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Chauvin juror says guilty verdicts could have come quicker

This is the first time we're hearing from a juror that was part of deliberations and found Derek Chauvin guilty in George Floyd's murder.

MINNEAPOLIS — A juror who cast one of the unanimous votes to convict a white former Minneapolis police officer of killing George Floyd said most of deliberations was primarily spent trying to convince one person who was uncertain about part of the jury instructions.

Brandon Mitchell is the first juror that deliberated in Derek Chauvin’s trial to talk publicly about his experience. An alternate juror who was dismissed before deliberations, Lisa Christensen, spoke to reporters last week, saying she would have voted to convict Chauvin.

“I felt like it should have been 20 minutes,” Mitchell, 31, said of the deliberations, which led to Chauvin's conviction April 20 on all counts: second-degree murder, third-degree murder and second-degree manslaughter.

Mitchell, who is Black, told ABC’s “Good Morning America” on Wednesday that much of the time in deliberations was spent going over terminology and “making sure we understood what exactly was being asked.” The identities of jurors and alternates are protected under a judge’s order.

"I think the one juror that was kind of — I wouldn’t say slowing us down — but was being delicate with the process, more so, was just kind of hung up with a few words in the instructions. They wanted to make sure they got it right,” Mitchell said.

RELATED: Three other officers facing trial for Floyd's death can receive different verdicts

RELATED: Derek Chauvin sentencing pushed back to June 25

Mitchell, who first shared his story with gospel artist Erica Campbell on her podcast, wrote in his jury questionnaire he wanted to serve as a juror “because of all the protests and everything that happened after the event. This is the most historic case of my lifetime, and I would love to be a part of it."

Mitchell speculated that he was picked for the jury because he was mild mannered. He said the images during the trial trouble him.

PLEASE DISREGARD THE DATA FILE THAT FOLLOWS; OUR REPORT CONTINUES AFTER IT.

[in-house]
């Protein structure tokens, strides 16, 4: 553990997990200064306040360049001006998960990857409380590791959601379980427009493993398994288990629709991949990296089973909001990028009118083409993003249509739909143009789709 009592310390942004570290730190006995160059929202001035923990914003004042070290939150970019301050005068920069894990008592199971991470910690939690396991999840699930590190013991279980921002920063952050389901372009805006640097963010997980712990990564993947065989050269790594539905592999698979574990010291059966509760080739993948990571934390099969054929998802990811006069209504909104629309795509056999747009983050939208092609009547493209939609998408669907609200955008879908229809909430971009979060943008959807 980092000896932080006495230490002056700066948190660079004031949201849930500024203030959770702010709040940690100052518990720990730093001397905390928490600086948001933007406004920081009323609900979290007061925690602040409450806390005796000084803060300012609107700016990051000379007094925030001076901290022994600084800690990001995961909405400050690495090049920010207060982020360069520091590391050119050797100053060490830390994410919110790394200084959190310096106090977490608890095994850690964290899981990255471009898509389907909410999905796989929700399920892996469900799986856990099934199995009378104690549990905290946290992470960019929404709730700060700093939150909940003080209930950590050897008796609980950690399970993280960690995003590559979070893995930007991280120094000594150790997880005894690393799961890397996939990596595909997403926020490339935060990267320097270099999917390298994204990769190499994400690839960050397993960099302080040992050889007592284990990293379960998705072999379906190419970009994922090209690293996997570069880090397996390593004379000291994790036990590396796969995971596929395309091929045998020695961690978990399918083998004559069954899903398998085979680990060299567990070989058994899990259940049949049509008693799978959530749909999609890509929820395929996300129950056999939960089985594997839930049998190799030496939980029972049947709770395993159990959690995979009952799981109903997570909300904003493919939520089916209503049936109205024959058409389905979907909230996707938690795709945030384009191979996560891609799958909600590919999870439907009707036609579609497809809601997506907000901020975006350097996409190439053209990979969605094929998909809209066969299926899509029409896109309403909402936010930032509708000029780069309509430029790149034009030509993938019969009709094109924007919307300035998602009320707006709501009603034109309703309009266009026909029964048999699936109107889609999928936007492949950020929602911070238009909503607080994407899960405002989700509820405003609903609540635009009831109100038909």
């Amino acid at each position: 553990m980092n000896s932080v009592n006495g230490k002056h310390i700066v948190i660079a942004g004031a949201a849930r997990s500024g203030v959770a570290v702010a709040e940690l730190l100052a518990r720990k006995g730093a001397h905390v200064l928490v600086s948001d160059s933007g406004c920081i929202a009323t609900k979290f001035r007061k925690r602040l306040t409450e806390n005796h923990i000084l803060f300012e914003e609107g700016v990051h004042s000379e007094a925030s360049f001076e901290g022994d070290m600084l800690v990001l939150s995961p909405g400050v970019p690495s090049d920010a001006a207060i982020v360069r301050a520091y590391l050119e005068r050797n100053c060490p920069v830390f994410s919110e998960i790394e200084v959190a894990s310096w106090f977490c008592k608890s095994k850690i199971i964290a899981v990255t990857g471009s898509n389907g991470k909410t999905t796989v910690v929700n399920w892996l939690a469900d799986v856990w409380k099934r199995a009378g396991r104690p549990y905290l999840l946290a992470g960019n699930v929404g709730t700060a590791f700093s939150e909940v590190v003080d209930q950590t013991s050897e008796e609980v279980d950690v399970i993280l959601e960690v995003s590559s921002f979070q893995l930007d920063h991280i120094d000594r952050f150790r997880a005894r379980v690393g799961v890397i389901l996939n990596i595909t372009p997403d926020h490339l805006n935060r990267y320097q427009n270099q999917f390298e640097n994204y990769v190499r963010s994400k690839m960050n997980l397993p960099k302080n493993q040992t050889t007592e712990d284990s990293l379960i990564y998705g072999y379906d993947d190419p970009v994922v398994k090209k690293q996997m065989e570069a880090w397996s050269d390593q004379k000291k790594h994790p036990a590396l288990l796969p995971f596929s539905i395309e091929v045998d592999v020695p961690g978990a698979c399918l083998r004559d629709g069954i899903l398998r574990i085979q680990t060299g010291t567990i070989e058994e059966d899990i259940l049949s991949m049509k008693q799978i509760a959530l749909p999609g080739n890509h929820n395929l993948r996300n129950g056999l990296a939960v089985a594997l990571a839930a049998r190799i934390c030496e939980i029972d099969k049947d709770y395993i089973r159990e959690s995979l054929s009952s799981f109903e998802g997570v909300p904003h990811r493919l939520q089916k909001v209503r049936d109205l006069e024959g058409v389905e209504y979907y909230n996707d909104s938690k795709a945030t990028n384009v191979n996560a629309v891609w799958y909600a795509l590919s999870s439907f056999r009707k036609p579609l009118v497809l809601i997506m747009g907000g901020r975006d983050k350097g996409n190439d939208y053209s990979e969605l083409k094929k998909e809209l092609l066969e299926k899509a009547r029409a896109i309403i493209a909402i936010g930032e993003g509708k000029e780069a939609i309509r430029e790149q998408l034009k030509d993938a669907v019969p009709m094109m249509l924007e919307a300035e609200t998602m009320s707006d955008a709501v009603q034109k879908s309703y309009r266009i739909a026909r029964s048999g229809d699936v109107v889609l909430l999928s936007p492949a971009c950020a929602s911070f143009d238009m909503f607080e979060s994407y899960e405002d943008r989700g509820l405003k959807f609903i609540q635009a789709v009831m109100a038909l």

“It was just dark. It felt like every day was a funeral and watching someone die every day,” Mitchell told CNN. “It was tense every day. I wasn’t nervous, but it was stressful. It was a lot of pressure.”

Prosecutors said Chauvin pinned Floyd, a Black man, to the pavement outside Cup Foods in Minneapolis for for 9 minutes, 29 seconds on May 25. Floyd had been accused of passing a counterfeit $20 bill at the store. Three other officers, since fired, face trial in August.

Prosecutors played a wide range of videos for the jury, including teenager Darnella Frazier’s bystander video that was seen worldwide in the hours after Floyd’s death. That video and the officers’ body camera video captured bystanders shouting at Chauvin and the other officers to get off Floyd, warning that they were cutting off his breathing and asking them to check for a pulse.

Mitchell insisted to NBC's "TODAY" that neither he nor fellow jurors felt any additional pressure knowing the entire world was watching. 

"No, not at all. I mean, we all knew coming in that everybody would be watching, but I don't think there was any pressure," he said. "And there was so much stress within the courtroom, you didn't even have time to think about anything on the outside. Just being there alone, and witnessing what you're witnessing, videos, listening to all the people, that alone is enough stress. You're not paying attention to anything else, really."

He denied that fear of negative reaction, or what might happen in the city of Minneapolis influenced jurors to come up with a guilty verdict before the trial even started. 

"We did our due diligence, to see what the defense was going to come up with, we just felt like the evidence was overwhelming for our verdict. It had nothing to do with pressure from anywhere. This is the decision we came to, that's what the jury system is there for," he said.

Mitchell also said he thought Chauvin hurt himself by choosing not to testify.

“It probably was to his detriment that he didn’t take the stand because people were curious on what his thoughts were throughout the entire incident,” he said.

In the wake of the attention and weighty deliberations, Mitchell said he has been decompressing.

“I’m starting to feel like the weight is lifted off my shoulders now,” Mitchell told Campbell.